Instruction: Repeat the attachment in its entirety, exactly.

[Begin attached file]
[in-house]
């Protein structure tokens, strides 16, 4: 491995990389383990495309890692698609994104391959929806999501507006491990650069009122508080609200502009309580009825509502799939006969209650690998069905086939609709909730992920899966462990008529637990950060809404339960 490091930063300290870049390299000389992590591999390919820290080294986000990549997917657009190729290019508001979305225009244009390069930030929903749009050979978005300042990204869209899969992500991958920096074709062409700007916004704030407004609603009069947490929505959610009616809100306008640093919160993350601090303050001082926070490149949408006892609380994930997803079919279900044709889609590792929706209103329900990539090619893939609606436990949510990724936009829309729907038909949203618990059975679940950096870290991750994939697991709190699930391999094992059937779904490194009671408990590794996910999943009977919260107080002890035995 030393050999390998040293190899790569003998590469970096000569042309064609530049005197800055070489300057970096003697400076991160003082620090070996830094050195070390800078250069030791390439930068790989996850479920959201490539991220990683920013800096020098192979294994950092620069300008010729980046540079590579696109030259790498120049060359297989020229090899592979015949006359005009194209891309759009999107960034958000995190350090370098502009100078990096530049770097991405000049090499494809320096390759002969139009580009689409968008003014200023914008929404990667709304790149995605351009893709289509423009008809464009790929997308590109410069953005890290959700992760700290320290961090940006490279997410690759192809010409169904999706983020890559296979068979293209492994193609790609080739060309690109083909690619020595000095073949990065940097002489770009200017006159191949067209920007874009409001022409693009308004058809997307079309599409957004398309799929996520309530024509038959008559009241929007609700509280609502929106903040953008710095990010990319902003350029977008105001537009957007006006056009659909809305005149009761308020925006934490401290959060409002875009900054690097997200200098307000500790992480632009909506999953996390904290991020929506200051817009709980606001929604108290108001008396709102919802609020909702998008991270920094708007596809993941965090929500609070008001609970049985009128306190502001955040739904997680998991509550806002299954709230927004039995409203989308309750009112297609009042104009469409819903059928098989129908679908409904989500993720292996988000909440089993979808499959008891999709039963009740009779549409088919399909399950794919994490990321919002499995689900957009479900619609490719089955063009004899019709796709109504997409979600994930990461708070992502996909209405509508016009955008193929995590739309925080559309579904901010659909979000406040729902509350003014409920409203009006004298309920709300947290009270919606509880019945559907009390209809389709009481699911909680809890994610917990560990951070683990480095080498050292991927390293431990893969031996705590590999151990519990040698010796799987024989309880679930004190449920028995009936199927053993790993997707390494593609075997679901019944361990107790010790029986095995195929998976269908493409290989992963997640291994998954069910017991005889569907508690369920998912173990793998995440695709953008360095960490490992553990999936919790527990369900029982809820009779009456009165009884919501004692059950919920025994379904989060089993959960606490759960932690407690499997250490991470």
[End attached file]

[in-house]
């Protein structure tokens, strides 16, 4: 491995990389383990495309890692698609994104391959929806999501507006491990650069009122508080609200502009309580009825509502799939006969209650690998069905086939609709909730992920899966462990008529637990950060809404339960 490091930063300290870049390299000389992590591999390919820290080294986000990549997917657009190729290019508001979305225009244009390069930030929903749009050979978005300042990204869209899969992500991958920096074709062409700007916004704030407004609603009069947490929505959610009616809100306008640093919160993350601090303050001082926070490149949408006892609380994930997803079919279900044709889609590792929706209103329900990539090619893939609606436990949510990724936009829309729907038909949203618990059975679940950096870290991750994939697991709190699930391999094992059937779904490194009671408990590794996910999943009977919260107080002890035995 030393050999390998040293190899790569003998590469970096000569042309064609530049005197800055070489300057970096003697400076991160003082620090070996830094050195070390800078250069030791390439930068790989996850479920959201490539991220990683920013800096020098192979294994950092620069300008010729980046540079590579696109030259790498120049060359297989020229090899592979015949006359005009194209891309759009999107960034958000995190350090370098502009100078990096530049770097991405000049090499494809320096390759002969139009580009689409968008003014200023914008929404990667709304790149995605351009893709289509423009008809464009790929997308590109410069953005890290959700992760700290320290961090940006490279997410690759192809010409169904999706983020890559296979068979293209492994193609790609080739060309690109083909690619020595000095073949990065940097002489770009200017006159191949067209920007874009409001022409693009308004058809997307079309599409957004398309799929996520309530024509038959008559009241929007609700509280609502929106903040953008710095990010990319902003350029977008105001537009957007006006056009659909809305005149009761308020925006934490401290959060409002875009900054690097997200200098307000500790992480632009909506999953996390904290991020929506200051817009709980606001929604108290108001008396709102919802609020909702998008991270920094708007596809993941965090929500609070008001609970049985009128306190502001955040739904997680998991509550806002299954709230927004039995409203989308309750009112297609009042104009469409819903059928098989129908679908409904989500993720292996988000909440089993979808499959008891999709039963009740009779549409088919399909399950794919994490990321919002499995689900957009479900619609490719089955063009004899019709796709109504997409979600994930990461708070992502996909209405509508016009955008193929995590739309925080559309579904901010659909979000406040729902509350003014409920409203009006004298309920709300947290009270919606509880019945559907009390209809389709009481699911909680809890994610917990560990951070683990480095080498050292991927390293431990893969031996705590590999151990519990040698010796799987024989309880679930004190449920028995009936199927053993790993997707390494593609075997679901019944361990107790010790029986095995195929998976269908493409290989992963997640291994998954069910017991005889569907508690369920998912173990793998995440695709953008360095960490490992553990999936919790527990369900029982809820009779009456009165009884919501004692059950919920025994379904989060089993959960606490759960932690407690499997250490991470």